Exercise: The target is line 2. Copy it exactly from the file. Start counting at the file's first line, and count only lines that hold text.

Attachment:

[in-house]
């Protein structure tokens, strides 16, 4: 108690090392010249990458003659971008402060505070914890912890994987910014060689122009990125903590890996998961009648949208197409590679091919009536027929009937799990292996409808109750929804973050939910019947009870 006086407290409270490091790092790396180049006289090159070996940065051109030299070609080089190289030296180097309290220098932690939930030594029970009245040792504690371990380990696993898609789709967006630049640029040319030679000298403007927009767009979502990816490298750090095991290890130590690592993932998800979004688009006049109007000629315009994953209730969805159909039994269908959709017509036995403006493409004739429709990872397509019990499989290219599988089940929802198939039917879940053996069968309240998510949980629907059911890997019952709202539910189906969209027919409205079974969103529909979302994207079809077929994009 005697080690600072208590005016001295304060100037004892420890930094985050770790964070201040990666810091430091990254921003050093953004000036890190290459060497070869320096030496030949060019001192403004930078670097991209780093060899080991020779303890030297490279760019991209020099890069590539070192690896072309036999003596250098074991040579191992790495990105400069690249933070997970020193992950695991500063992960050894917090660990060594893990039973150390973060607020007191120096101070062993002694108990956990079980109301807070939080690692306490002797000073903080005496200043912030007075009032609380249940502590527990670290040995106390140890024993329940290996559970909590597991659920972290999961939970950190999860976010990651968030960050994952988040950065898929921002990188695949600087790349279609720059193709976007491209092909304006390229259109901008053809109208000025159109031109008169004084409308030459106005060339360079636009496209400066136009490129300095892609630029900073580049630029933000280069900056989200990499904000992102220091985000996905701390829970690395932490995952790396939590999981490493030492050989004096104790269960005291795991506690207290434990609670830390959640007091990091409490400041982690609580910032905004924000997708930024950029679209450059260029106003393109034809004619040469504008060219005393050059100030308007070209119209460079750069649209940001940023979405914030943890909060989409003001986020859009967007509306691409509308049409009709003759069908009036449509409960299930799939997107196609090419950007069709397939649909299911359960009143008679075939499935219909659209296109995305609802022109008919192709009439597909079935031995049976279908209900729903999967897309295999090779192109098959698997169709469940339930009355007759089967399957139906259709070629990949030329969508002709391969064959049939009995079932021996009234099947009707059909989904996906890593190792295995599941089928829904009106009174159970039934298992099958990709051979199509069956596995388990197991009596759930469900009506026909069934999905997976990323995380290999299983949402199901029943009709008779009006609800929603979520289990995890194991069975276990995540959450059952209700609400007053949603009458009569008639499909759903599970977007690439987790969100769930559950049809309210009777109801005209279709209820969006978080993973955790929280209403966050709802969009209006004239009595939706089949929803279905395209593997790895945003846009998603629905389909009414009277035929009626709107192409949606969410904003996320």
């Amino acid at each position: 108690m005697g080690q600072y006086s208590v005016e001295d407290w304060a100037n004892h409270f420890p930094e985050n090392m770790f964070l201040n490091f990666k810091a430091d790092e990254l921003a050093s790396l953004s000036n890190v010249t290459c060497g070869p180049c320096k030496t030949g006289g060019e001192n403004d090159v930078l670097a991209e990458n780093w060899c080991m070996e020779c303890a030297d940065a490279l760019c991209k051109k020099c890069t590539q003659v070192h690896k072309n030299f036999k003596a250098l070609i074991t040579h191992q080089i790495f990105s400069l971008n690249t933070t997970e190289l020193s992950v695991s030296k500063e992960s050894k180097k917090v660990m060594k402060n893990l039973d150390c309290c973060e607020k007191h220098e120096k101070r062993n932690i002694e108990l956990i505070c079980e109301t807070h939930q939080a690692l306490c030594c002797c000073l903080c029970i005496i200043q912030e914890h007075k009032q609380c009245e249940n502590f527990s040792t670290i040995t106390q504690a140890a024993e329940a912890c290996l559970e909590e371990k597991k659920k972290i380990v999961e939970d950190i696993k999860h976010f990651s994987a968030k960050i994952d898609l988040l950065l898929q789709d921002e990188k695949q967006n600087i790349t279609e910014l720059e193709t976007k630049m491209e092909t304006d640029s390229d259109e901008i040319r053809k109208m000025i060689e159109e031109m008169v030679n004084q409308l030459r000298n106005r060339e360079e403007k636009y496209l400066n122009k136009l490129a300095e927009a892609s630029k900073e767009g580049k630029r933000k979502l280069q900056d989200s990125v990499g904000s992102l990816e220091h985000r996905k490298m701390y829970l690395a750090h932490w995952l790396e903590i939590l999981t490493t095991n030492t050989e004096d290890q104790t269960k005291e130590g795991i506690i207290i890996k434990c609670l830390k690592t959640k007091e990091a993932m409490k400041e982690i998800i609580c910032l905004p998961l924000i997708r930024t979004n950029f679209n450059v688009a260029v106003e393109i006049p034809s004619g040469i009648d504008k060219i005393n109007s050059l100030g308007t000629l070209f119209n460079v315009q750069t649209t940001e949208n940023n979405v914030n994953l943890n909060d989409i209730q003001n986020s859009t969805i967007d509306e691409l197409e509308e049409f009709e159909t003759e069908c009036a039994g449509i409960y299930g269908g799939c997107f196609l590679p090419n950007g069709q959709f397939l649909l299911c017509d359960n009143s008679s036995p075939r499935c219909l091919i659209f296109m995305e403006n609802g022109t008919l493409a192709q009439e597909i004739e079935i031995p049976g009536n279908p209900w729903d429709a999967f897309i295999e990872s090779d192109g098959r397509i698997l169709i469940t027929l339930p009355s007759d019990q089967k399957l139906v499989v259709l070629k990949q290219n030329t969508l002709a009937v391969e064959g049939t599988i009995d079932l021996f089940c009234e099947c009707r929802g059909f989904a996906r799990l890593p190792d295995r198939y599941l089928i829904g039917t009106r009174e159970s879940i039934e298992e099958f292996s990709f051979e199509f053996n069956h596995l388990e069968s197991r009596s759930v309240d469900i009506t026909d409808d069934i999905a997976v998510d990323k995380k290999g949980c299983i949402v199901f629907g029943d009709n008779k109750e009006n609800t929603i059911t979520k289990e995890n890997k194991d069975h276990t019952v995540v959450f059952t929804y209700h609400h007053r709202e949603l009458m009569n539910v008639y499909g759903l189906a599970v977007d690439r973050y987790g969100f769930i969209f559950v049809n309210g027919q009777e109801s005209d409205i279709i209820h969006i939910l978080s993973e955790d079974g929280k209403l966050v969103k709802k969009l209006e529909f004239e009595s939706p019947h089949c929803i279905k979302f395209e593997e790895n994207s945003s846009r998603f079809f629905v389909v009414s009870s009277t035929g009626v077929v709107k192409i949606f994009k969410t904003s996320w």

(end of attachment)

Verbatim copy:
């Protein structure tokens, strides 16, 4: 108690090392010249990458003659971008402060505070914890912890994987910014060689122009990125903590890996998961009648949208197409590679091919009536027929009937799990292996409808109750929804973050939910019947009870 006086407290409270490091790092790396180049006289090159070996940065051109030299070609080089190289030296180097309290220098932690939930030594029970009245040792504690371990380990696993898609789709967006630049640029040319030679000298403007927009767009979502990816490298750090095991290890130590690592993932998800979004688009006049109007000629315009994953209730969805159909039994269908959709017509036995403006493409004739429709990872397509019990499989290219599988089940929802198939039917879940053996069968309240998510949980629907059911890997019952709202539910189906969209027919409205079974969103529909979302994207079809077929994009 005697080690600072208590005016001295304060100037004892420890930094985050770790964070201040990666810091430091990254921003050093953004000036890190290459060497070869320096030496030949060019001192403004930078670097991209780093060899080991020779303890030297490279760019991209020099890069590539070192690896072309036999003596250098074991040579191992790495990105400069690249933070997970020193992950695991500063992960050894917090660990060594893990039973150390973060607020007191120096101070062993002694108990956990079980109301807070939080690692306490002797000073903080005496200043912030007075009032609380249940502590527990670290040995106390140890024993329940290996559970909590597991659920972290999961939970950190999860976010990651968030960050994952988040950065898929921002990188695949600087790349279609720059193709976007491209092909304006390229259109901008053809109208000025159109031109008169004084409308030459106005060339360079636009496209400066136009490129300095892609630029900073580049630029933000280069900056989200990499904000992102220091985000996905701390829970690395932490995952790396939590999981490493030492050989004096104790269960005291795991506690207290434990609670830390959640007091990091409490400041982690609580910032905004924000997708930024950029679209450059260029106003393109034809004619040469504008060219005393050059100030308007070209119209460079750069649209940001940023979405914030943890909060989409003001986020859009967007509306691409509308049409009709003759069908009036449509409960299930799939997107196609090419950007069709397939649909299911359960009143008679075939499935219909659209296109995305609802022109008919192709009439597909079935031995049976279908209900729903999967897309295999090779192109098959698997169709469940339930009355007759089967399957139906259709070629990949030329969508002709391969064959049939009995079932021996009234099947009707059909989904996906890593190792295995599941089928829904009106009174159970039934298992099958990709051979199509069956596995388990197991009596759930469900009506026909069934999905997976990323995380290999299983949402199901029943009709008779009006609800929603979520289990995890194991069975276990995540959450059952209700609400007053949603009458009569008639499909759903599970977007690439987790969100769930559950049809309210009777109801005209279709209820969006978080993973955790929280209403966050709802969009209006004239009595939706089949929803279905395209593997790895945003846009998603629905389909009414009277035929009626709107192409949606969410904003996320």